Akron Irish: Symbiology
By Lisa O’Rourke
If a car could enjoy its locomotion, the black Audi rental was certainly enjoying its gallop on the straight country roads as much as its driver and much more so than the nervous passengers. The roads in Northern Ireland are a change from the winding cow paths of the South.
We were heading to Belfast to see the Titanic museum, completing a novel pleasant visit to the North. As we neared Belfast, the country roads and tidy bordered farms led onto faded brick housing estates that maintained their tidy borders with little Union Jack and Red Hand flags. Little flags mixed with bigger flags and signs. And we were so clo
It might seem crazy to leave a place because of flags. It might be. As an American tourist, I probably would not. But traveling with someone with a south-of-the-border accent and name, the equation changes.
In the North
Those things are not neutral in the still often politically charged North. Those symbols, those flags, are not neutral either. They are the nationalistic dog lifting his proverbial leg, marking territory, marking history. We don’t belong to either side, but we could be considered on the wrong side. And that kind of jingoism is just unsettling.
As a country, Ireland has never been afraid to tear things down. At the time of the Irish Independence and Civil War, 275 manor houses were burnt, blown up and otherwise destroyed. They were perceived as part of the feudal landlord system and in the eyes of the Republican rebels, they had to go as surely as tea had to drop into the Boston Harbor. The estate that was closest to my husband’s home, just down the road, was owned and occupied by the Balfe family. They were English landlords.
The story is that they were good people as it goes; kind toward the locals, going as far as donating land for the local National school, which still stands today. That contrasts with their home. All that is left of it are some stone border walls. It was blown up in 1921 during the War for independence.
The opulent country homes were symbols of the wealth and Downton Abbey lifestyles that belonged to the gentry and denied the natives. They were beautiful homes. There were plenty of people who were upset by the destruction of those places. While others delighted in the routing of the colonizers.
Anyone who has been to the North has seen the murals in the cities, especially Belfast. The most famous Catholic mural depicts a smiling Bobby Sands. The most famous Protestant mural shows the Red Hand of Ulster.
These have begun to disappear. They are powerful symbols, but maybe too powerful. The respective communities have surrendered them and given way to murals painted by children or ones that depict a unified pride.
It is tough to move on from violence when the symbols of it surround you. Good for you if you think that flags are just decoration – could just as easily be a pink flag with a unicorn on it; it just isn’t true. The truth is the flags were there for a reason.
As I am writing this, another Orange season looms over Belfast. I know that not everyone thinks this is a bad thing or will agree or understand this perspective, but I have a small understanding from being around the North; it’s not a good time of year to visit. Many Catholics, especially children, leave the North at this time of year.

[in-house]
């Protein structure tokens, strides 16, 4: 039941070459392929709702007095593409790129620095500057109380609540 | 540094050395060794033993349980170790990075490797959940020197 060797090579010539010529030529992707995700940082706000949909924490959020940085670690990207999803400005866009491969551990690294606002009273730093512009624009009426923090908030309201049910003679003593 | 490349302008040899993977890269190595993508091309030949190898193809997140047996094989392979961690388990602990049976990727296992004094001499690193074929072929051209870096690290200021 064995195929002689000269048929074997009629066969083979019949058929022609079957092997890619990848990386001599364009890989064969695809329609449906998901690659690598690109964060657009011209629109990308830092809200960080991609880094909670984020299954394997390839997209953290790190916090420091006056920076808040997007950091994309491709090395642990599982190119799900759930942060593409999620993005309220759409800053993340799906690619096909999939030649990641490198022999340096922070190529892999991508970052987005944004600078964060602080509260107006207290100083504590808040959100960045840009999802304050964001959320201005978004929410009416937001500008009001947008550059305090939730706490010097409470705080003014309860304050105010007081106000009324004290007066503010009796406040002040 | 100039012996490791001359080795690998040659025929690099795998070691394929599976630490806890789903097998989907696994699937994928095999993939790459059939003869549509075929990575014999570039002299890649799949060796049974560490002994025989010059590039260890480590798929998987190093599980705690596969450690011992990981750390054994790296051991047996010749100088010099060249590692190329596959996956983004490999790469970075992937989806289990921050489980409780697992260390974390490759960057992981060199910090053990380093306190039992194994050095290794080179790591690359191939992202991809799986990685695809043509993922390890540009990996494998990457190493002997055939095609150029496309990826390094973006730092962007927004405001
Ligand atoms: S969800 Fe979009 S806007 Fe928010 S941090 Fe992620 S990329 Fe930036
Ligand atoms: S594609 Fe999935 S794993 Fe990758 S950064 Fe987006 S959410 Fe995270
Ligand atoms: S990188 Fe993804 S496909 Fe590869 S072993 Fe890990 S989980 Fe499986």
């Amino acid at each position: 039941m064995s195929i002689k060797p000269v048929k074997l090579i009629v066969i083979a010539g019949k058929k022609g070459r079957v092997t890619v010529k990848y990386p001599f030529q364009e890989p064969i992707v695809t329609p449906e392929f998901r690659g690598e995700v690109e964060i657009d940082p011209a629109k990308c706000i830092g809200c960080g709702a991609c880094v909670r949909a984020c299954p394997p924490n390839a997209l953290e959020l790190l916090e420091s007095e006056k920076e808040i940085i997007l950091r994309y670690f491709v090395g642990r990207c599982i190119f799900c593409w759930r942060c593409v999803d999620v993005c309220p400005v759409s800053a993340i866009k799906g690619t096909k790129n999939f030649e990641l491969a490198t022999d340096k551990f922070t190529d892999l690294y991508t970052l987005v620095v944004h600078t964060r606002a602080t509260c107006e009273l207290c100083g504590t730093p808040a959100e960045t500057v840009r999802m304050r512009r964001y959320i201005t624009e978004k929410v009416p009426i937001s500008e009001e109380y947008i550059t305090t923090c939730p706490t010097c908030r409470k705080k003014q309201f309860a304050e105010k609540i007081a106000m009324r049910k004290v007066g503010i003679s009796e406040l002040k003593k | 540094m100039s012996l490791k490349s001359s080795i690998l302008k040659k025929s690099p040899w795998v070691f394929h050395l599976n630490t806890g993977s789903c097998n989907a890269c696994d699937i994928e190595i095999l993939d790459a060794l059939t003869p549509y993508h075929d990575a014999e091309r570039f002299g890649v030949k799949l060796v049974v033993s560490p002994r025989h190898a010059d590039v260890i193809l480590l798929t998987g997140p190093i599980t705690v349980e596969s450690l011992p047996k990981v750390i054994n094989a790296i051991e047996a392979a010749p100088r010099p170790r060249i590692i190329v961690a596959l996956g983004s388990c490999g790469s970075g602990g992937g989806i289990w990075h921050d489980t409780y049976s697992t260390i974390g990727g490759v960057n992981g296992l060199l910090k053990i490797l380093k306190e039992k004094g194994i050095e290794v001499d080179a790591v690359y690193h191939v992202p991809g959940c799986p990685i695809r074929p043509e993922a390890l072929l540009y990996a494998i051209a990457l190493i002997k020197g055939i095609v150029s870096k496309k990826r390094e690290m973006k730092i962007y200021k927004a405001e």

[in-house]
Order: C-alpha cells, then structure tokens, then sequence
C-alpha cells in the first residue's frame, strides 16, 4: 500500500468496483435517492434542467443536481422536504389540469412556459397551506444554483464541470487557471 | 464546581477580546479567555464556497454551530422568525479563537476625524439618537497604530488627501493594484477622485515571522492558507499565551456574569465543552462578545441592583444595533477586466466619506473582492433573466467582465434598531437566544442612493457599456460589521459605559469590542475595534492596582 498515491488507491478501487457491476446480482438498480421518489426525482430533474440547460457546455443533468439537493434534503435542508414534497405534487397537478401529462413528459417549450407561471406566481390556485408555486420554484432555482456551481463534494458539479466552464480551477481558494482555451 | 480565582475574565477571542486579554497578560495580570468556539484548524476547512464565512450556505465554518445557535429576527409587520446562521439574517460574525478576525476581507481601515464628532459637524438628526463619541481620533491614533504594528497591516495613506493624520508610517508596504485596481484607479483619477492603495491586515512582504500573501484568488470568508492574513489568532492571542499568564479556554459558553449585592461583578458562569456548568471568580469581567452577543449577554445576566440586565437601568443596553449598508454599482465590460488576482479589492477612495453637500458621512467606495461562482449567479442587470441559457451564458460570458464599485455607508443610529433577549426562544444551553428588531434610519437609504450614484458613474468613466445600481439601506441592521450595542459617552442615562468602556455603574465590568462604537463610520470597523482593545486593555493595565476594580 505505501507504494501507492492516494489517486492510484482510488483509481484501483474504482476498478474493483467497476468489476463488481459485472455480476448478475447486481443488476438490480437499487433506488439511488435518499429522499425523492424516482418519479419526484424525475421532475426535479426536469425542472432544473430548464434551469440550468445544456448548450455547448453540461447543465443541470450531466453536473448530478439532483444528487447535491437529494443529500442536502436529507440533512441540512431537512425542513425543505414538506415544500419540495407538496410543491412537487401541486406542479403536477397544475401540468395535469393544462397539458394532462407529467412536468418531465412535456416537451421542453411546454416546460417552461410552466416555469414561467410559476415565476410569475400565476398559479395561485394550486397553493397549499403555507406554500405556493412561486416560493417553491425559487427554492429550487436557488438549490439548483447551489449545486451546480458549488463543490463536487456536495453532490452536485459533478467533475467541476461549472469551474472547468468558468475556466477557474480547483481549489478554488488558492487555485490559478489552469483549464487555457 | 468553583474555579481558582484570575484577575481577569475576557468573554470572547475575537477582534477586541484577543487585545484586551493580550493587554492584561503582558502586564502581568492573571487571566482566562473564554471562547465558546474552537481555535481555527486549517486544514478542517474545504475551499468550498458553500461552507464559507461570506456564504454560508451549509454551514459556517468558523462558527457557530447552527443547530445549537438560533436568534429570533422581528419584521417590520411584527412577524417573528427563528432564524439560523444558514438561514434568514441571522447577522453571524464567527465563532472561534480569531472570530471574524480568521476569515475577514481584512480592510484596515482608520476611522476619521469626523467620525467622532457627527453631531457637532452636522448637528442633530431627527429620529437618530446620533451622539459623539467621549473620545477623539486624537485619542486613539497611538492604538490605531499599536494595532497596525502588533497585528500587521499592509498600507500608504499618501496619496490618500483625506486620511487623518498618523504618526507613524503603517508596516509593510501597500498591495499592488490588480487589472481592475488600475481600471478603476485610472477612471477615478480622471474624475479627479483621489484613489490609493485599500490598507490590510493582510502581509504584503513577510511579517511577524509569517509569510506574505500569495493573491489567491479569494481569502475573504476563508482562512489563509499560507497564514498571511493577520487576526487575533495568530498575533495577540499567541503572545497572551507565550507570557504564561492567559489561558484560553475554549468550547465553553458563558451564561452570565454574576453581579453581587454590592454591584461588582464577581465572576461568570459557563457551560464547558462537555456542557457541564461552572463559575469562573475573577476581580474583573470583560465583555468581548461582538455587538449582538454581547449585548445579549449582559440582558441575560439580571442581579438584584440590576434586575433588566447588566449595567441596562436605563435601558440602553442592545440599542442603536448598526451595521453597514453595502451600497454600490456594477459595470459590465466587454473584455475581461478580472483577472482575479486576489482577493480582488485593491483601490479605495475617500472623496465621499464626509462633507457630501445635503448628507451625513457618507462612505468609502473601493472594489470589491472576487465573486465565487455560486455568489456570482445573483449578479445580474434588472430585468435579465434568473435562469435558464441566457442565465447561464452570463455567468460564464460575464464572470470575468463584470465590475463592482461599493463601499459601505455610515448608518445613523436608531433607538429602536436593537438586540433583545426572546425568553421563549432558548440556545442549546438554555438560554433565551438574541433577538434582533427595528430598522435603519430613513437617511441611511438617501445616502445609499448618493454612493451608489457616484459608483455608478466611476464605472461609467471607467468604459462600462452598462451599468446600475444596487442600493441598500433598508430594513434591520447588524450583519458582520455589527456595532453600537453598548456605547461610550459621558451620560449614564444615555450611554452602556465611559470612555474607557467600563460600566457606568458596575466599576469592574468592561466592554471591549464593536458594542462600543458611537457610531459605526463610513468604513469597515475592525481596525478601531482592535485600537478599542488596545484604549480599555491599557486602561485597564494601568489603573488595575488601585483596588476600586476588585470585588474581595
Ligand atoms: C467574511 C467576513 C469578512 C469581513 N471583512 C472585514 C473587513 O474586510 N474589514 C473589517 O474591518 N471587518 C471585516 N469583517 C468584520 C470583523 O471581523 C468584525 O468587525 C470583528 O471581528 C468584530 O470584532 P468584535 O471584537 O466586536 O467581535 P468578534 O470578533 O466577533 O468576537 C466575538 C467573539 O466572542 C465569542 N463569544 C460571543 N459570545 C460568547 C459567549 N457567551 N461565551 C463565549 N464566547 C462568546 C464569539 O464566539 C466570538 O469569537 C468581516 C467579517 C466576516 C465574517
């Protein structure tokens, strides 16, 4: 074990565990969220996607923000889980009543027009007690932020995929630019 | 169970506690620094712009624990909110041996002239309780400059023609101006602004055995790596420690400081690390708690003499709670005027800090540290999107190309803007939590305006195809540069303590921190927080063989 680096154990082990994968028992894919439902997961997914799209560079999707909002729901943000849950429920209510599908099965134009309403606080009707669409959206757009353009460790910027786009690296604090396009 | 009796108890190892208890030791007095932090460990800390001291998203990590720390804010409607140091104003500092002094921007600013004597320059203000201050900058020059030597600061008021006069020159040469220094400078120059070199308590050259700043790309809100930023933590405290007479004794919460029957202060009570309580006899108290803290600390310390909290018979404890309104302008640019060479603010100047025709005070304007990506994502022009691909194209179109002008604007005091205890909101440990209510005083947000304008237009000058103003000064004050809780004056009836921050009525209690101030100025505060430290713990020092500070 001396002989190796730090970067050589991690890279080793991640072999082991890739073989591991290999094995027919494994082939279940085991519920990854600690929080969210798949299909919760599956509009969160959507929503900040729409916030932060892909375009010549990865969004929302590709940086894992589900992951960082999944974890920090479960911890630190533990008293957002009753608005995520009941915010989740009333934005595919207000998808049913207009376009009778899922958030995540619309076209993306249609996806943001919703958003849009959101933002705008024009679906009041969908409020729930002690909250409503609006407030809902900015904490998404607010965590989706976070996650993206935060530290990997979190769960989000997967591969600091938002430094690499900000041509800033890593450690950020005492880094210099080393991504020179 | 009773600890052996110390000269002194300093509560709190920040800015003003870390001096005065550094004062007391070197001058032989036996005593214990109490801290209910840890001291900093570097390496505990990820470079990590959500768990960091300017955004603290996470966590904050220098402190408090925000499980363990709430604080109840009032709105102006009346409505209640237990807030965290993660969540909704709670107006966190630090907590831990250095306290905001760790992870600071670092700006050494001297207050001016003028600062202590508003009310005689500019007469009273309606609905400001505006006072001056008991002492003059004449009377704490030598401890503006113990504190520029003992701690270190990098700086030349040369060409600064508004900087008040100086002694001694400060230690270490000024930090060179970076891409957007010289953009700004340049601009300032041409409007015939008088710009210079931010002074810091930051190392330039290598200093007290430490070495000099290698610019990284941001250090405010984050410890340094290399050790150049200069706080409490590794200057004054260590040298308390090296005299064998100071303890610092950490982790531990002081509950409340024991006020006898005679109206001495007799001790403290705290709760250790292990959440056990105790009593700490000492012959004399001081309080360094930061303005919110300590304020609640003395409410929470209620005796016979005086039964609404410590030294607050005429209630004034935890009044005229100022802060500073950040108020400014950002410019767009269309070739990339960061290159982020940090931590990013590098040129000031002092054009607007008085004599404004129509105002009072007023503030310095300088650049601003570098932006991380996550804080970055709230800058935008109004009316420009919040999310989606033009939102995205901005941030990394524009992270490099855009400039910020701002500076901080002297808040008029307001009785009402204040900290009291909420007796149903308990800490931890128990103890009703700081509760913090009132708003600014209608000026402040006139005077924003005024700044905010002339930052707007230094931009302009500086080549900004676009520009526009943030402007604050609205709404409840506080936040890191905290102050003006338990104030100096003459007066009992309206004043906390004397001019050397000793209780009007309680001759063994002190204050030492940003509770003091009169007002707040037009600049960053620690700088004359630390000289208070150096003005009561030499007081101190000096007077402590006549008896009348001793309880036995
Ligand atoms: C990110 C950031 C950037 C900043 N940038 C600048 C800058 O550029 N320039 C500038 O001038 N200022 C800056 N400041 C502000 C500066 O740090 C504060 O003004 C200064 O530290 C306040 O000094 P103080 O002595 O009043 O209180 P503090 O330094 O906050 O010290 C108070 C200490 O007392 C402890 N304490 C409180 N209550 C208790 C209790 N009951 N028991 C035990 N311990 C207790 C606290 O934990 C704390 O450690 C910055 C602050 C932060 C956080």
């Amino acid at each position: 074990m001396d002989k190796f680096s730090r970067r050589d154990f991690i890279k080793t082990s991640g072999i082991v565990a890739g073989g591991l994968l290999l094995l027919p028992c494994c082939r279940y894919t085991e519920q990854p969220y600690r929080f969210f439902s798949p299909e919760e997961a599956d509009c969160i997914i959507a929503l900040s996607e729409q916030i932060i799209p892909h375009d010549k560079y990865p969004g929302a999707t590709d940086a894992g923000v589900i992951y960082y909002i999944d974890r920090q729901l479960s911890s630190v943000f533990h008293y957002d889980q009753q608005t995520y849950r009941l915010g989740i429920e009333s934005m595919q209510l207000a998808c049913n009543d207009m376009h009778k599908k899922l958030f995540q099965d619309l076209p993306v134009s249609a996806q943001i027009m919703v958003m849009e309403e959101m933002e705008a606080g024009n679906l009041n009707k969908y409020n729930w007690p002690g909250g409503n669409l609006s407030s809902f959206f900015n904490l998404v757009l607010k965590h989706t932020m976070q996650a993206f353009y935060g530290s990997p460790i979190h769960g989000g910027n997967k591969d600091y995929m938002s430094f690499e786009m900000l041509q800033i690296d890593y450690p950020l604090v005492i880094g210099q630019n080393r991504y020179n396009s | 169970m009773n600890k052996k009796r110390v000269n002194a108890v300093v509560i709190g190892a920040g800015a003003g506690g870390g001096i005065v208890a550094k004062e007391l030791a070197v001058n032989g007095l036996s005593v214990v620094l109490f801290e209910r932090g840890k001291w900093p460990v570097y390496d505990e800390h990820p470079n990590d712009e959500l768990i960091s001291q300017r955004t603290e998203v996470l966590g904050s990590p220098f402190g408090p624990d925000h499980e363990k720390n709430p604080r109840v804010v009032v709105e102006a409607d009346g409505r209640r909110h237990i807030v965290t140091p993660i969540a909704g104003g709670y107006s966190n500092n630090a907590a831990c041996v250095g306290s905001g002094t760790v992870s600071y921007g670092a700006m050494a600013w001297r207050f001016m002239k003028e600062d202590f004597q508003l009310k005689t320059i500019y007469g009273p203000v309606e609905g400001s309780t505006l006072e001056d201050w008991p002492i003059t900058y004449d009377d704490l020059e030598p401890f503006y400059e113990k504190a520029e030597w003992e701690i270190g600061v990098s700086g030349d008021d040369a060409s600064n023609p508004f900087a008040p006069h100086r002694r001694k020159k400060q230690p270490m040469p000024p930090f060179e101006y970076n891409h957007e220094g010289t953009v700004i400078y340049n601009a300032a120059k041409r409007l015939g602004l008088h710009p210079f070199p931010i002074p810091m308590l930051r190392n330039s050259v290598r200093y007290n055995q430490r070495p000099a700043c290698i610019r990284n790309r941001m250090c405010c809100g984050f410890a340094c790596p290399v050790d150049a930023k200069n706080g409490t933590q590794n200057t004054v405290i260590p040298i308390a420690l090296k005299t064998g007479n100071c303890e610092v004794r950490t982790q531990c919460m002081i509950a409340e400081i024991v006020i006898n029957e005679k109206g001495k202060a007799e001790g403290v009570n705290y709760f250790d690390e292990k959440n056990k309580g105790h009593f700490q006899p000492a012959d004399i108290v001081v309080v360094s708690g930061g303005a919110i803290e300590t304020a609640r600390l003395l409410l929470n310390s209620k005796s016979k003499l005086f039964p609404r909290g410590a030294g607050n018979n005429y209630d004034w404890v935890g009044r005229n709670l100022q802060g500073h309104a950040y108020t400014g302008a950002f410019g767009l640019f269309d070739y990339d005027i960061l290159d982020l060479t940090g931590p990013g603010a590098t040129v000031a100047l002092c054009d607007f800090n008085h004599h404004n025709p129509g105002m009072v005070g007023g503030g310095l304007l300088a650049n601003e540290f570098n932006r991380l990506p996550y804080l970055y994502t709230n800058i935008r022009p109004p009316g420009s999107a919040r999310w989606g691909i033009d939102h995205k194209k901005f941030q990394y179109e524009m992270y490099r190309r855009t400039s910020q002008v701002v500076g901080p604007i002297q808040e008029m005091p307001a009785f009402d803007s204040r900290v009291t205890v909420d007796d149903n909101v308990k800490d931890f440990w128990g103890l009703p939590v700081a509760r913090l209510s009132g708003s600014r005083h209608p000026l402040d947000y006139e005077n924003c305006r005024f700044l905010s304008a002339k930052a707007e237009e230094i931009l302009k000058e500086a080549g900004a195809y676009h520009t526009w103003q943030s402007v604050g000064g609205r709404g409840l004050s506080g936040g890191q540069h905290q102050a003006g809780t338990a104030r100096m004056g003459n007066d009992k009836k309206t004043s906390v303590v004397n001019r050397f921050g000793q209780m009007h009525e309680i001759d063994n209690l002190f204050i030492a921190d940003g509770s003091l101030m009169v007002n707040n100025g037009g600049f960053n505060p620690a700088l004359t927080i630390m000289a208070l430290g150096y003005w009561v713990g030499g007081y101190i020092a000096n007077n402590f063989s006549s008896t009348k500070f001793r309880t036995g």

Change is happening. It is not as fast in some places as others. It gives hope that this climate will add perspective to the situation in the North. Perspective is what is needed now. I know that I am not alone in taking a historical view on the tearing down of monuments. Like it or not, I think that it is the only one to take.
Columbus in Ireland
Yes, a small vocal minority might be making decisions that are not embraced by all. That is how change happens. Some things will go that we look back on and say darn, why that one?
It is not happening exclusively in the U.S. either. A group in Galway wants a statue of Columbus removed. A little background, Columbus is there because he supposedly stopped in Galway on his way to America.
Did he do bad things to Ireland? Nope. But he is a symbol of something that the Irish can relate to as not being great- he was a colonizer. Once upon a time, we saw them as great adventurers. Not so much now. The current depiction is more like great pillagers, exploiting the world for their gain.
It is hard to be all the way against it, it is evolution, what was done to get where we are now. But I think that the sun has set on the explorer’s compass. The world now needs to move to conservation. Citizens need to work as stewards of the world’s resources.
We have to take care of what we have and look for ways to maintain it. It demands new heroes, new exemplars of the direction that we need to move toward. As statues fall and flags are banned, we are the immediate recorders and interpreters of history.
We are living in a moment of change. It may not all seem fair. It probably isn’t. But it feels like our eyes should be looking forward toward who we will become, instead of back on who we were. I look forward to the day that I get another drive in a black Audi and see the Titanic museum finally.
*Lisa O’Rourke is an educator from Akron. She has a BA in English and a Master’s in Reading/Elementary Education. Lisa is a student of everything Irish, primarily Gaeilge, and runs a Gaeilge study group at the AOH/Mark Heffernan Division. She is married to Dónal and has two sons, Danny and Liam. Lisa enjoys art, reading, music, and travel and spending time with her dog, cats and fish. Lisa can be contacted at firstname.lastname@example.org.
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